When the rapist wears a skirt

A scrutiny of the sufficiency of the legal framework in doing justice to male rape victims

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By Olukoye Michael

“The power of the lawyer is in the uncertainty of the law” – Jeremy Bentham

As per the Sexual Offences Act (herein the Act), Kenya, rape is termed to have been committed when a person, intentionally and unlawfully commits, an act that causes penetration with his or her genital organs. Such penetration has to have been obtained under duress or lack of consent thereof. Thus the actus reus is non-consensual penetration.
In most cases, the victim is female. However, this paper seeks to interrogate whether, in the case where the victim is male and the perpetrator female, the law is sufficient to find such a person guilty of an offence.

Penetration has been defined in the Act as partial or complete insertion of the genital organs of a person into the genital organs of another. Breaking it down, this would mean that the perpetrator has to insert their genital organ into their victims for the action to suffice as the actus reus of rape. To further deconstruct it, it would mean that the perpetrator’s genitalia have to be capable of penetrating while the victim’s genitalia have to be capable of being penetrated. What does this mean?

In the first case scenario of a female being raped, the act of a male’s genitalia getting inserted into the female’s genitalia, un-consensually, suffices for the act to be branded as rape. This is because the man’s genital organ can penetrate while the woman’s organ is capable of being penetrated by the former.

However, the bone of contention arises in the second scenario where it’s the woman doing the raping while the man is the victim. It is factual that not only can a woman’s genital organ not cause penetration, but also that a man’s genital organ cannot be penetrated. Thus, the implication of this is that the definition of rape essentially excludes the possibility of male victims.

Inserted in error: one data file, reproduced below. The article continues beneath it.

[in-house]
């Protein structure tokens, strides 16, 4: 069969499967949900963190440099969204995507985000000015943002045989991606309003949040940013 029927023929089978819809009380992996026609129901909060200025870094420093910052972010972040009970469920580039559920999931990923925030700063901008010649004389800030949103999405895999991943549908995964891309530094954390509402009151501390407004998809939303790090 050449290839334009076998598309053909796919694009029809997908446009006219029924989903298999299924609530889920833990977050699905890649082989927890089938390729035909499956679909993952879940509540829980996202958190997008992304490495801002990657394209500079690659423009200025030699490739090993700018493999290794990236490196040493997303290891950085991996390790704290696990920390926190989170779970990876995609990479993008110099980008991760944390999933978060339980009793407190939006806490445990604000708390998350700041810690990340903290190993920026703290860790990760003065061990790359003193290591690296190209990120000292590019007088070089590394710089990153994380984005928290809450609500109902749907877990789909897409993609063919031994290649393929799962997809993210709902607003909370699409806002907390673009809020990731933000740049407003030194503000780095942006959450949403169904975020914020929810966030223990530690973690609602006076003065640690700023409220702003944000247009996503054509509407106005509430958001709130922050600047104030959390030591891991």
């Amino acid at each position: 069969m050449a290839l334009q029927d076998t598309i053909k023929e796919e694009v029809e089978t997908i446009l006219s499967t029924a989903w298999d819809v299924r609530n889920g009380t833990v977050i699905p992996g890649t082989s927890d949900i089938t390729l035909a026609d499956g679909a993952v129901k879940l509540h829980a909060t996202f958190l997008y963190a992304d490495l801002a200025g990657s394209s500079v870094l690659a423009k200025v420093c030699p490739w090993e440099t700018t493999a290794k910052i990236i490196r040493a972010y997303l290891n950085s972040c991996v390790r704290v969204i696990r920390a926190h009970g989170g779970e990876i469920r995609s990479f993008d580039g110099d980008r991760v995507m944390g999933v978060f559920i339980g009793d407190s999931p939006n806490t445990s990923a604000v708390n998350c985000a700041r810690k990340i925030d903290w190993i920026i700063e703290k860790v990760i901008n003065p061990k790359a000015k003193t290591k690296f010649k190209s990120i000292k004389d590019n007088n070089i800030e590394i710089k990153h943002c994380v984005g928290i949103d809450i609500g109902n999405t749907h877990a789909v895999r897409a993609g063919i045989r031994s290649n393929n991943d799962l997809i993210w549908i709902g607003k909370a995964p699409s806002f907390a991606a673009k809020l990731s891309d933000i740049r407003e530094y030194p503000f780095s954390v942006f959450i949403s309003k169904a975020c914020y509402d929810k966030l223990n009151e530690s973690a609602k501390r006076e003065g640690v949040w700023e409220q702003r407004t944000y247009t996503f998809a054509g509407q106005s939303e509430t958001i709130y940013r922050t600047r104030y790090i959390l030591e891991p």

Impossibility of defence

This leads to what is termed in law as an impossibility of defence. John Kaplan and Robert Weisberg in Criminal Law: Cases and Materials define this situation as a one that comes into play when the actor’s goal is illegal but the commission of the crime is physically impossible. Instances include pick pocketing an empty pocket or breaking into – with the intention to steal – an empty house, or shooting at a person an unloaded gun.

The stand of common law has been that impossibility is a complete defence. If the commission is impossible, what is the crime then? As it is in our case, we find that the way the law is defined is not accommodative of a crime of rape by the female. The inclusion of the pronouns he and she in the definition of rape does not help matters either, in attempts to alleviate the erroneous definition.

Kiarie Waweru Kiarie in The Sexual Offences Act: Omissions and Ambiguities notes the same, contending that the Sexual Offences Act assumes that female genitalia can penetrate that of a male, which relates to impossibility. In his view, if a woman is charged with rape, she will be acquitted on a technicality because it is easy to prove that her genitals did not penetrate a man’s.

What is the way forward?
I propose insertion of the following clause in the definition of sexual assault: “manipulation of the genital organs of another person so as to cause penetration”. The law would then apply equally to women who manipulate men and cause them to perform coitus un-consensually. Thus, an amendment is due if we are to begin convicting women offenders.

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